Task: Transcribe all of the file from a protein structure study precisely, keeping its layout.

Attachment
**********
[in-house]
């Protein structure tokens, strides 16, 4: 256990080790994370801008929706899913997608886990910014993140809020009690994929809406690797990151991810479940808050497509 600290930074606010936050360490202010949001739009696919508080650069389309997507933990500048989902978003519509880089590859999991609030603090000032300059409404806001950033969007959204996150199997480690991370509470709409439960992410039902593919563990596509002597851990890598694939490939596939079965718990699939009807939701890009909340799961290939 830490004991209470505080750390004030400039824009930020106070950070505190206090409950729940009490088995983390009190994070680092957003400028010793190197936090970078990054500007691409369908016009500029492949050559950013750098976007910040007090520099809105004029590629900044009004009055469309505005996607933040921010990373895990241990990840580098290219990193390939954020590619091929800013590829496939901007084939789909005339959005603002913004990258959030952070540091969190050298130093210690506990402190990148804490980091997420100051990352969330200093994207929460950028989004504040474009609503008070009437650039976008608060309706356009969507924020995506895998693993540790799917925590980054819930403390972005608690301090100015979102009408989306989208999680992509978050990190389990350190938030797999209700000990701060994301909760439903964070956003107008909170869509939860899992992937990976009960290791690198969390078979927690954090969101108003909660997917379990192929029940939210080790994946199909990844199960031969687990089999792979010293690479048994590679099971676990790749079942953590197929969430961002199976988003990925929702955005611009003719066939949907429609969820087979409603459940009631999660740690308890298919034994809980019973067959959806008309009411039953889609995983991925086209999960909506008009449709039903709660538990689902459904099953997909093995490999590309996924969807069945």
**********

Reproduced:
[in-house]
């Protein structure tokens, strides 16, 4: 256990080790994370801008929706899913997608886990910014993140809020009690994929809406690797990151991810479940808050497509 600290930074606010936050360490202010949001739009696919508080650069389309997507933990500048989902978003519509880089590859999991609030603090000032300059409404806001950033969007959204996150199997480690991370509470709409439960992410039902593919563990596509002597851990890598694939490939596939079965718990699939009807939701890009909340799961290939 830490004991209470505080750390004030400039824009930020106070950070505190206090409950729940009490088995983390009190994070680092957003400028010793190197936090970078990054500007691409369908016009500029492949050559950013750098976007910040007090520099809105004029590629900044009004009055469309505005996607933040921010990373895990241990990840580098290219990193390939954020590619091929800013590829496939901007084939789909005339959005603002913004990258959030952070540091969190050298130093210690506990402190990148804490980091997420100051990352969330200093994207929460950028989004504040474009609503008070009437650039976008608060309706356009969507924020995506895998693993540790799917925590980054819930403390972005608690301090100015979102009408989306989208999680992509978050990190389990350190938030797999209700000990701060994301909760439903964070956003107008909170869509939860899992992937990976009960290791690198969390078979927690954090969101108003909660997917379990192929029940939210080790994946199909990844199960031969687990089999792979010293690479048994590679099971676990790749079942953590197929969430961002199976988003990925929702955005611009003719066939949907429609969820087979409603459940009631999660740690308890298919034994809980019973067959959806008309009411039953889609995983991925086209999960909506008009449709039903709660538990689902459904099953997909093995490999590309996924969807069945």